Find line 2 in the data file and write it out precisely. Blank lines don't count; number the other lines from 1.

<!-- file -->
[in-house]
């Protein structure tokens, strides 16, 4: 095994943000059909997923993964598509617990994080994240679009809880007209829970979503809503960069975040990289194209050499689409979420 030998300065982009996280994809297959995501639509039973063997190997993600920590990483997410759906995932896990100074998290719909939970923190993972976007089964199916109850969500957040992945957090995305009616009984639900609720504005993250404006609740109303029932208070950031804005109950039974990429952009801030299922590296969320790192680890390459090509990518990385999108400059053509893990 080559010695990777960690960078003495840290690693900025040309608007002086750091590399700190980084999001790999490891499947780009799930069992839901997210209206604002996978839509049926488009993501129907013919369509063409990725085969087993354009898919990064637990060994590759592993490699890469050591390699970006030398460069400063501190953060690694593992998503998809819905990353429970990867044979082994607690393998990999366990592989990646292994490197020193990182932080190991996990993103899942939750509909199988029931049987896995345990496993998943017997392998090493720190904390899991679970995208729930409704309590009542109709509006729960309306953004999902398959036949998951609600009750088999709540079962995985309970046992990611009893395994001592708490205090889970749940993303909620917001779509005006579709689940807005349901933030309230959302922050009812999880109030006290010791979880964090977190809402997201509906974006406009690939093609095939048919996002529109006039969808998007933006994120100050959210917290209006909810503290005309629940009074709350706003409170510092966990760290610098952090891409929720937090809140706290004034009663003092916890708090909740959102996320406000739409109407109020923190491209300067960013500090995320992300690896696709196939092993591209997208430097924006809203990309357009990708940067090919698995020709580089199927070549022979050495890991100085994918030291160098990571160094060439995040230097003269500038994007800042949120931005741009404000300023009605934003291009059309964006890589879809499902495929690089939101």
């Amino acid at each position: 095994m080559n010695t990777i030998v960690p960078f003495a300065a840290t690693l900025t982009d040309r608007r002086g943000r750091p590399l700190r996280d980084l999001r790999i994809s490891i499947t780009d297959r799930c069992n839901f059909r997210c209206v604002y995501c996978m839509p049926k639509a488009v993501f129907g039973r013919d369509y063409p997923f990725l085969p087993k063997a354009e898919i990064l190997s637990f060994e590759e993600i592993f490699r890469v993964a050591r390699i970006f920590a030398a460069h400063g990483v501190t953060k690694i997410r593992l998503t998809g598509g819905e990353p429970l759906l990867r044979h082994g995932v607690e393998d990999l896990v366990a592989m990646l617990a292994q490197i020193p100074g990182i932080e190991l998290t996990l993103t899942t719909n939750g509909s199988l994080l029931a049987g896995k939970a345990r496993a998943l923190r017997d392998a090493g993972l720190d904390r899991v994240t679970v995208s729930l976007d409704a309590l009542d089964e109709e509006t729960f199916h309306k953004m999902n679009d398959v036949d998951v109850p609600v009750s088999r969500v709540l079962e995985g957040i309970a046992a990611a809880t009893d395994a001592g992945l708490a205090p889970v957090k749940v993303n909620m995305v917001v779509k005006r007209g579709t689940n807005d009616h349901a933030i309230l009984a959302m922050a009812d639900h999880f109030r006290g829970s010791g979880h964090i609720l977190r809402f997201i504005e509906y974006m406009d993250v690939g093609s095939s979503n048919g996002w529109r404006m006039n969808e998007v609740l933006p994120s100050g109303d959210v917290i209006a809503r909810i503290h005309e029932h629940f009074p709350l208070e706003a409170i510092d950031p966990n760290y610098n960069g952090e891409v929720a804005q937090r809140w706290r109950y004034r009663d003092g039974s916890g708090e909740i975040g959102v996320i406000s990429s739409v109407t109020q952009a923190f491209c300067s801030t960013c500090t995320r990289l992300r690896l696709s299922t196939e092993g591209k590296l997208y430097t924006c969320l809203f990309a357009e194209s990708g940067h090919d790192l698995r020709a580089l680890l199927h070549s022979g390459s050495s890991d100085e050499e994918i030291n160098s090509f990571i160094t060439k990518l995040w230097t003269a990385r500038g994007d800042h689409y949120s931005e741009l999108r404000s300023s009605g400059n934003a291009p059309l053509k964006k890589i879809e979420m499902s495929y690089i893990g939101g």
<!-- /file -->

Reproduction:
């Protein structure tokens, strides 16, 4: 095994943000059909997923993964598509617990994080994240679009809880007209829970979503809503960069975040990289194209050499689409979420 030998300065982009996280994809297959995501639509039973063997190997993600920590990483997410759906995932896990100074998290719909939970923190993972976007089964199916109850969500957040992945957090995305009616009984639900609720504005993250404006609740109303029932208070950031804005109950039974990429952009801030299922590296969320790192680890390459090509990518990385999108400059053509893990 080559010695990777960690960078003495840290690693900025040309608007002086750091590399700190980084999001790999490891499947780009799930069992839901997210209206604002996978839509049926488009993501129907013919369509063409990725085969087993354009898919990064637990060994590759592993490699890469050591390699970006030398460069400063501190953060690694593992998503998809819905990353429970990867044979082994607690393998990999366990592989990646292994490197020193990182932080190991996990993103899942939750509909199988029931049987896995345990496993998943017997392998090493720190904390899991679970995208729930409704309590009542109709509006729960309306953004999902398959036949998951609600009750088999709540079962995985309970046992990611009893395994001592708490205090889970749940993303909620917001779509005006579709689940807005349901933030309230959302922050009812999880109030006290010791979880964090977190809402997201509906974006406009690939093609095939048919996002529109006039969808998007933006994120100050959210917290209006909810503290005309629940009074709350706003409170510092966990760290610098952090891409929720937090809140706290004034009663003092916890708090909740959102996320406000739409109407109020923190491209300067960013500090995320992300690896696709196939092993591209997208430097924006809203990309357009990708940067090919698995020709580089199927070549022979050495890991100085994918030291160098990571160094060439995040230097003269500038994007800042949120931005741009404000300023009605934003291009059309964006890589879809499902495929690089939101």